These islands are also particularly vulnerable to tropical cyclones. A single big event can set back development for years. For example, in 2016, Tropical Cyclone Winston swept away more than a third of Fiji’s GDP in about 36 hours.

Similarly, other highly vulnerable countries in Africa and Asia are calling for easier access to adaptation finance. The Adaptation Fund featured an innovation that made it easier for countries to access the money and ensured that it directly addressed the needs of each country.

Adaptation & Agriculture Day at COP27.

At COP27, this fund received over US$230 million in new pledges. However, he currently has unfunded adaptation projects worth US$380 million in the pipeline, signaling the urgent need for increased funding.

Progress is progressing

The 2015 Paris Agreement set the “global adaptation goal” to drive collective progress on climate adaptation around the world. At COP27, countries agreed to develop a framework for this goal in 2023. This includes gender-responsive approaches, as well as science-based metrics and targets to track progress.

Another important element is the “global stocktake” on adaptation, which measures progress at the national level in meeting the obligations of the Paris Agreement.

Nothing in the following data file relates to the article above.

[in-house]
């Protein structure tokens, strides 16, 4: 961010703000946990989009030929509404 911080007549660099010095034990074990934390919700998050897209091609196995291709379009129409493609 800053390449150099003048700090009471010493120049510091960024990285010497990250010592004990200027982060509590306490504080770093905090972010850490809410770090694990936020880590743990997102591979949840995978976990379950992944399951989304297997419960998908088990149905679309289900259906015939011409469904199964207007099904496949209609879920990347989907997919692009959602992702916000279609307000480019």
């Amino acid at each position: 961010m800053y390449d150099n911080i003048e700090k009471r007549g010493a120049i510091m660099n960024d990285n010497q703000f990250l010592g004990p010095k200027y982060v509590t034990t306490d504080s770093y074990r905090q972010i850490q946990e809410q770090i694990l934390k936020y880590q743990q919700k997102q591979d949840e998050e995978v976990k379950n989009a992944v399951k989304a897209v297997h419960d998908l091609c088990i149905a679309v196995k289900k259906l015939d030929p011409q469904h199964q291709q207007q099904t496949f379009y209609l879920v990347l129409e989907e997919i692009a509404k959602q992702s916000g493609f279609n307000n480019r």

During COP27, it was noted that so far only 40 countries have submitted their National Adaptation Plans, which identify adaptation priorities and strategies to reduce climate vulnerability. Questions remain about how to accelerate the planning, implementation and financing of these plans.

Sharm-el-Seikh’s adaptation program was also launched by the two UN-appointed high-level climate champions. These seek to engage non-state actors, such as cities, businesses and investors, to drive ambition on climate change adaptation.

The ultimate goal of the agenda is to help 4 billion people become more resilient to the impacts of climate change by 2030. It has 30 adaptation outcomes to aim for, including:

  • protect 3 billion people from disasters by installing smart, early warning systems in the most vulnerable communities

  • investing $4 billion to ensure the future of 15 million hectares of mangroves worldwide

  • Mobilize US$140-300 billion from public and private funding sources for adaptation.

And now?

Many adaptation finance pledges were made at COP26 and COP27, and the next step is to get the money where it’s needed most.

With climate impacts already unfolding rapidly, communities around the world must develop the capacity to plan for climate adaptation. This requires action at all levels and should not be left to local communities alone.

Making progress on climate adaptation in the years to come is crucial. Early action and planning can save thousands of dollars, but only if we have strong processes in place to make decisions before impacts occur. This requires more planning, investment and collaboration between local, regional, state and international levels.

But the most important thing is the will to change our state of mind. We need to stop operating under a business as usual model and push for a more sustainable world in this changing climate.

Provided by The Conversation